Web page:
Milestone: This blogpost has been referenced by the Marrakesh Cafe in Dallas, on its landing web page.
My first exposure to the delectable cuisines of North-Africa (Morocco, Algeria and Tunisia) happened in Israel while doing my International MBA with fellow students from 16 countries around the world. My class fellows included three individuals from Morocco, getting to know whom not only served to bolster my French (French and Arabic are both spoken in the former French colonies in North Africa), but also acquaint me with the inimitable cuisines from this region.
A bit of relevant history re: Morocco, that was ruled by the Berber dynasties (60-70% of today's Moroccans are of Berber ancestry) who at their pinnacle of power, held sway not only over North-Africa, but also significant parts of Europe including Spain and Portugal. I saw clear evidence of this on my recent trip to Portugal which still to this day, has palaces, castles and mosques representing the Moorish architecture reminiscent of Morocco, that exist in harmony with the Gothic, Greco-Roman and Portugal’s unique neo-Gothic Manueline architecture that are timeless icons of this magnificent country’s checkered past and grandeur.
The eclectic influences that the Berbers of Morocco were exposed to (Arab, Moorish, Iberian, Middle-Eastern, Mediterranean), culminating from their history of invasion and conquest, manifests itself distinctly in the colors, spices, condiments that render Moroccan cuisine unique and delectable, and oh, so different from the Middle-Eastern cuisines (with their origins in Egypt, Lebanon, Greece and Turkey), that the cognoscenti can truly appreciate.
Having has the privilege of experiencing fine cuisine from Morocco, Algeria and Tunisia in France, Israel and Portugal, I longed for an establishment that would present me with an authentic North-African culinary experience without having to embark on a Trans-Atlantic expedition. My intrepid quest was recently rewarded with the discovery of two establishments (both family run establishments) in Dallas – the Marrakkesh Café in Dallas and the Kasbah in Irving.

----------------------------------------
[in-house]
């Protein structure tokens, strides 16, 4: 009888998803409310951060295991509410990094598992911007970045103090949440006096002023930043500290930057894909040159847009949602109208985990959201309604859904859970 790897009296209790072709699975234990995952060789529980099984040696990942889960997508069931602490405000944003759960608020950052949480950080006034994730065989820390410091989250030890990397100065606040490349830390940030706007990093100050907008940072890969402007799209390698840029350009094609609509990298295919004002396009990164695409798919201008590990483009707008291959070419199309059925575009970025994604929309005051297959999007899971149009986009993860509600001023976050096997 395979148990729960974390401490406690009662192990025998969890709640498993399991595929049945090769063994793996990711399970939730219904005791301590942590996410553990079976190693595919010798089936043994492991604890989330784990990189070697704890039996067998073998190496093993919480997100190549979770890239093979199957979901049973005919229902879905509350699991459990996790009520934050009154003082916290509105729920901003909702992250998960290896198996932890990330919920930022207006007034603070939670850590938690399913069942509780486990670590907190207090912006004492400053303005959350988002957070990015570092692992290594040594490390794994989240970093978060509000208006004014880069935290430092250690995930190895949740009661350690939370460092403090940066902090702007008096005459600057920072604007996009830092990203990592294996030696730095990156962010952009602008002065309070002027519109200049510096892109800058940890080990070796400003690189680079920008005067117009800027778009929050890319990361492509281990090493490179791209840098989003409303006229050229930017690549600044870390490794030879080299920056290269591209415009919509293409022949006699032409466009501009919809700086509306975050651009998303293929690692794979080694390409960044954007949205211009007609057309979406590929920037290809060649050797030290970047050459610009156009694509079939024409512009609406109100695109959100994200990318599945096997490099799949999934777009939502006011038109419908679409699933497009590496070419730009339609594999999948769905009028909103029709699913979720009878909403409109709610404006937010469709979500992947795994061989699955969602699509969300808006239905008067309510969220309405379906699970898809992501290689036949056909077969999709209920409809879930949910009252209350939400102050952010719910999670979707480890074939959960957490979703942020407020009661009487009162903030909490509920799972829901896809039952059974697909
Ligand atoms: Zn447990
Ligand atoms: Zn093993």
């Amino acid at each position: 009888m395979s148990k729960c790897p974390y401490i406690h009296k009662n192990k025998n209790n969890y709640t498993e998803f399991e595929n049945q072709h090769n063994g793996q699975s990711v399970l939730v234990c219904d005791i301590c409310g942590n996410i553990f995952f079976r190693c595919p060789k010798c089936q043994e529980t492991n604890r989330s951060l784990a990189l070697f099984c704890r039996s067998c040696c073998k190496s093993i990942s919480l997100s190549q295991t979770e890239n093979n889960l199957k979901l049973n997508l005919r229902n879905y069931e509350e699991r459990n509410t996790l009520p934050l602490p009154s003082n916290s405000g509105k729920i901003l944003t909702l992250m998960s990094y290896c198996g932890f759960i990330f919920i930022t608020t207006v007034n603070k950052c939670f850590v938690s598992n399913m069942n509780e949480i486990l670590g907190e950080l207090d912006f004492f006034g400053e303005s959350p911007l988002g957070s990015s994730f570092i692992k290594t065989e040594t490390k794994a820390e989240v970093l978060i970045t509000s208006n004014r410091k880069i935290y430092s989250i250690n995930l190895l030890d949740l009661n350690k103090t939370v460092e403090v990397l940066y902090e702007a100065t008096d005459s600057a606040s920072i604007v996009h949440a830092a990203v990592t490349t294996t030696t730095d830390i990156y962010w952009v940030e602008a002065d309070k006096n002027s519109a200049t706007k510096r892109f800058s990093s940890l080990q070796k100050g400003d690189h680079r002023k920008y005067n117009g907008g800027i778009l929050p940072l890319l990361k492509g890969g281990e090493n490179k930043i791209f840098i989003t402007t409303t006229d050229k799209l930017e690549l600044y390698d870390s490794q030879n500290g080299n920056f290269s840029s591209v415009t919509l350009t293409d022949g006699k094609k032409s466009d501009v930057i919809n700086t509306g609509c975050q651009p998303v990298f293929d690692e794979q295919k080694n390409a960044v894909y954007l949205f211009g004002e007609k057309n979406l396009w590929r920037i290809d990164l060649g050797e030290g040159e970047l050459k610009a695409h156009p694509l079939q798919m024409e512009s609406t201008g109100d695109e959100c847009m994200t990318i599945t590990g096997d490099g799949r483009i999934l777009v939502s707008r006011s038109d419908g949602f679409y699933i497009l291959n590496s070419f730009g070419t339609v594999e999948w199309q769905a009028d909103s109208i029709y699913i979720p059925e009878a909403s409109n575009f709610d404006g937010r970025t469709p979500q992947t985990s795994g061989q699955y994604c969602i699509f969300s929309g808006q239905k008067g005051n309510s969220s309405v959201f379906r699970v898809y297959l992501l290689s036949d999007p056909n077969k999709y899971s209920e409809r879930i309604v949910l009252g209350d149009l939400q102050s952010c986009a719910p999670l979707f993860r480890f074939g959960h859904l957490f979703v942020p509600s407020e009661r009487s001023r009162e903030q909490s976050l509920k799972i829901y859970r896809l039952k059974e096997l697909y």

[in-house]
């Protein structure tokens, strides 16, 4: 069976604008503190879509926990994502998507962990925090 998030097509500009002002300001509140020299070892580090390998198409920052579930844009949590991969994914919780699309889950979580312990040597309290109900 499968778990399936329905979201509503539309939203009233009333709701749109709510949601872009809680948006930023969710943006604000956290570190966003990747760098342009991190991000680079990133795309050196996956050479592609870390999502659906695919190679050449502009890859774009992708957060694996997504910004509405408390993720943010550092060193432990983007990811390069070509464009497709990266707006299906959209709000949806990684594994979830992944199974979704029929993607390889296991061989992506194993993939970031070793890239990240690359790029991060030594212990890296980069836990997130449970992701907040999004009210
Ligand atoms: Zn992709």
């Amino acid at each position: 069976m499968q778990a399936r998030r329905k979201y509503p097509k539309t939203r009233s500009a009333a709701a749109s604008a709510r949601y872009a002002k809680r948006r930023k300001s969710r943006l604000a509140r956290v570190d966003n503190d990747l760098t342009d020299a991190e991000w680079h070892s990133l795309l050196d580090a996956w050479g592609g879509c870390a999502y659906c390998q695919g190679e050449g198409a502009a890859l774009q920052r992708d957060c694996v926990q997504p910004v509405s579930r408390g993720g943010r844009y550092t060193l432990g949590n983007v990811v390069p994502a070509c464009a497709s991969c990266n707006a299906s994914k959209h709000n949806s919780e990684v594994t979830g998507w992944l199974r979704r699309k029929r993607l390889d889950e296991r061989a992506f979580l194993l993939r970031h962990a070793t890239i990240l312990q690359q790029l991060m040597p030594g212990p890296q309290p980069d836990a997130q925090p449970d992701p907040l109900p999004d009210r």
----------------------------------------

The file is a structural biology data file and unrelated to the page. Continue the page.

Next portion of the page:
What brings me back for more:
While I have experienced both establishments (that both serve fairly authentic Moroccan fare) the Marrakesh Café wins hands down in terms of variety, authenticity, service and ambiance. Founded and run by a native of Marrakesh – Majid Al Mansour, Marakkesh Café offers an ambiance that is elegant, warm and embellished with colors and objets d’art reminiscent of the Morocco, well complemented with an exceptional quality of customer service.
The family takes great pride in their service as well as the authenticity of the cuisine they serve, that keep their customers coming back for more with their family and friends!
- Harira soup: thick, peppery and steaming Moroccan lentil soup with Garbanzo beans that helps you really build up an appetite…yummy especially with a dash of lemon.
- Zaalouk: grilled and mashed eggplant with tomato, cilantro, garlic and Moroccan spices (see photo below), that is a mouth watering delight and is perhaps matched only by the delicacy of the Baingan Bharta from Northern-India. Strongly recommended to get you into "the swing of things"!
- Brochettes “Kebab”: well presented repertoire of delights (you can order any type or a combo of all three) from the grill comprising regular beef, chicken and ground beef (Kafta), marinated with their secret spices, well done and served with saffron rice and salad.
- Chicken Bastilla: is a semi-sweet seasoned pie with boneless chicken and roasted almonds wrapped in dough, baked and sprinkled with cinnamon and powdered sugar – a Moroccan novelty that is actually consumed before dinner, to build up an appetite, believe it or not!
- Couscous Royal: a staple from Morocco and North-Africa comprising steamed semolina delivered with chicken, lamb and merguez sausage served with mixed vegetables and harissa hot sauce, topped with caramelized onions and raisins (see photo below) – this is truly fit for the aristocracy and highly recommended. You can also order their regular couscous with lamb, beef or chicken.
- Lamb and Prunes Tagine: well cooked lamb simmered in a blend of spices with saffron rice, served with prunes, almonds and sesame seeds – this is the quintessence of Moroccan cuisine that you must have, especially on your first encounter.
- Cornish Hen Tagine and Lemon: a variation of the lamb tagine prepared with tender Cornish game hen and traditional spices, garnished with lemon and green olives (see photo below) for that oh, so inimitable spicy and tangy implosion of flavors that will absolutely indulge your taste buds and bring you back for more. You can also order this with artichokes and peas if you like.
- Fish Tagine: delivers the sea food incarnation of this Moroccan classic, spiced with Sharmoula sauce and served with saffron rice.
- Sliced Oranges: smothered in orange blossom water and kissed with cinnamon and sugar that is the desirable way of consummating this incredible Moroccan culinary experience, in my humble opinion.
Check out the Marrakesh Café and do let me know whether your gastronomical adventure was as memorable as mine!:-)
This adventure in Dallas, Texas begins at: Marrakesh Café, 7989, Beltline Road, Suite 315, Dallas, Texas 75248. Tel # (972) 239-7775 / (972) 239- 7776. Click here for the Google Map and Directions.
Comments: "Cafe Marrakesh has just started serving Kefta with eggs on the lunch buffet that taste just like my mother -in-law's. I thought you would like to know.
Also, after viewing your picture, I need to have some tagine." :-)
Jill Elmazouni, July 30th, 2008, 2:13 PM